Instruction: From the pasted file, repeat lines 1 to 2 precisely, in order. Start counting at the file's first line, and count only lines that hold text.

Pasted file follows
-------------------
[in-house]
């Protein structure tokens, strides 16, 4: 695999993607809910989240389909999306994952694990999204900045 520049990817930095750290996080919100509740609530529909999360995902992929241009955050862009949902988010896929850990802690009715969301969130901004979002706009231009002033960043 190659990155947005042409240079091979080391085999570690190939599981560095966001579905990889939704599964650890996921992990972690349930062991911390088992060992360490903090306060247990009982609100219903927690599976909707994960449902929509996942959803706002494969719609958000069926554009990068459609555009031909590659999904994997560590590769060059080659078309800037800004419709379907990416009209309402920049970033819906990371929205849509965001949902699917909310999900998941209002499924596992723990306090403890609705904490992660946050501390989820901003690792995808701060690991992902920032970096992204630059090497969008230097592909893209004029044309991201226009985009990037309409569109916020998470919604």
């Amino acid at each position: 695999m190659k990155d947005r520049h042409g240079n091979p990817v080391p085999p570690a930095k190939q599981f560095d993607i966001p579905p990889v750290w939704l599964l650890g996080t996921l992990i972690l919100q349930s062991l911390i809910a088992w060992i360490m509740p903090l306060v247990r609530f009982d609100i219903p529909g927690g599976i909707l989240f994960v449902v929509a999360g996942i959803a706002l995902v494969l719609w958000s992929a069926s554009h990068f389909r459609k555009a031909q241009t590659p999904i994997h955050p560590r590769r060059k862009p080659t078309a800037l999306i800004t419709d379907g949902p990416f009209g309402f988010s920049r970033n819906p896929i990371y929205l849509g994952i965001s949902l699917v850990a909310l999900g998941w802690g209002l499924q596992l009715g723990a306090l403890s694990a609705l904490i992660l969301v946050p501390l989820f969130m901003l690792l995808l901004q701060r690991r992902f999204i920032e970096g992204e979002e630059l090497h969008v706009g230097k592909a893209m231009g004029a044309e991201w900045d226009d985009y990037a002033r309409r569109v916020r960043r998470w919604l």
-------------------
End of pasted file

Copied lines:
[in-house]
């Protein structure tokens, strides 16, 4: 695999993607809910989240389909999306994952694990999204900045 520049990817930095750290996080919100509740609530529909999360995902992929241009955050862009949902988010896929850990802690009715969301969130901004979002706009231009002033960043 190659990155947005042409240079091979080391085999570690190939599981560095966001579905990889939704599964650890996921992990972690349930062991911390088992060992360490903090306060247990009982609100219903927690599976909707994960449902929509996942959803706002494969719609958000069926554009990068459609555009031909590659999904994997560590590769060059080659078309800037800004419709379907990416009209309402920049970033819906990371929205849509965001949902699917909310999900998941209002499924596992723990306090403890609705904490992660946050501390989820901003690792995808701060690991992902920032970096992204630059090497969008230097592909893209004029044309991201226009985009990037309409569109916020998470919604």